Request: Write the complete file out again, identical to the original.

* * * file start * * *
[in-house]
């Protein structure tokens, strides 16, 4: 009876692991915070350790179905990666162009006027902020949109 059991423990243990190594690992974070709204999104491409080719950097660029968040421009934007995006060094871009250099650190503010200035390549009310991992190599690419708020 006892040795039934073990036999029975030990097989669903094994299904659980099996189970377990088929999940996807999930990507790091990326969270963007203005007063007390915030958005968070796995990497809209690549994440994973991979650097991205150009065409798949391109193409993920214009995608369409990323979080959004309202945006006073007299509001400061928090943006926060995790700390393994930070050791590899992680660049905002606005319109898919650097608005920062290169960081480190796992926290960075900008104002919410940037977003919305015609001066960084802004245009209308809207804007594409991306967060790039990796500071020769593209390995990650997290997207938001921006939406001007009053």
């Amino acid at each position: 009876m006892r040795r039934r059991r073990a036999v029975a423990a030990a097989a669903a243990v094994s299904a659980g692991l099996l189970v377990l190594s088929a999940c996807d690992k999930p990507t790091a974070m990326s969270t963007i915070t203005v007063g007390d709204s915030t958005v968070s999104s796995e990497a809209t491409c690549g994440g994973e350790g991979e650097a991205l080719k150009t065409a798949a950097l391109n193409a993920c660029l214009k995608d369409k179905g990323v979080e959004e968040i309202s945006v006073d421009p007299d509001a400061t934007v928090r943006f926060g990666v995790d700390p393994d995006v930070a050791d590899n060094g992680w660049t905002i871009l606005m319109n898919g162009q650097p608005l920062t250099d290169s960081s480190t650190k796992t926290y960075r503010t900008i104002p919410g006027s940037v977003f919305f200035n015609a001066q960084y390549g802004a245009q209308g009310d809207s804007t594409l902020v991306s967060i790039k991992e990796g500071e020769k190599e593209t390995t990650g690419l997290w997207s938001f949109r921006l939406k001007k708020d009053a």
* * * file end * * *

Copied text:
[in-house]
């Protein structure tokens, strides 16, 4: 009876692991915070350790179905990666162009006027902020949109 059991423990243990190594690992974070709204999104491409080719950097660029968040421009934007995006060094871009250099650190503010200035390549009310991992190599690419708020 006892040795039934073990036999029975030990097989669903094994299904659980099996189970377990088929999940996807999930990507790091990326969270963007203005007063007390915030958005968070796995990497809209690549994440994973991979650097991205150009065409798949391109193409993920214009995608369409990323979080959004309202945006006073007299509001400061928090943006926060995790700390393994930070050791590899992680660049905002606005319109898919650097608005920062290169960081480190796992926290960075900008104002919410940037977003919305015609001066960084802004245009209308809207804007594409991306967060790039990796500071020769593209390995990650997290997207938001921006939406001007009053």
């Amino acid at each position: 009876m006892r040795r039934r059991r073990a036999v029975a423990a030990a097989a669903a243990v094994s299904a659980g692991l099996l189970v377990l190594s088929a999940c996807d690992k999930p990507t790091a974070m990326s969270t963007i915070t203005v007063g007390d709204s915030t958005v968070s999104s796995e990497a809209t491409c690549g994440g994973e350790g991979e650097a991205l080719k150009t065409a798949a950097l391109n193409a993920c660029l214009k995608d369409k179905g990323v979080e959004e968040i309202s945006v006073d421009p007299d509001a400061t934007v928090r943006f926060g990666v995790d700390p393994d995006v930070a050791d590899n060094g992680w660049t905002i871009l606005m319109n898919g162009q650097p608005l920062t250099d290169s960081s480190t650190k796992t926290y960075r503010t900008i104002p919410g006027s940037v977003f919305f200035n015609a001066q960084y390549g802004a245009q209308g009310d809207s804007t594409l902020v991306s967060i790039k991992e990796g500071e020769k190599e593209t390995t990650g690419l997290w997207s938001f949109r921006l939406k001007k708020d009053a």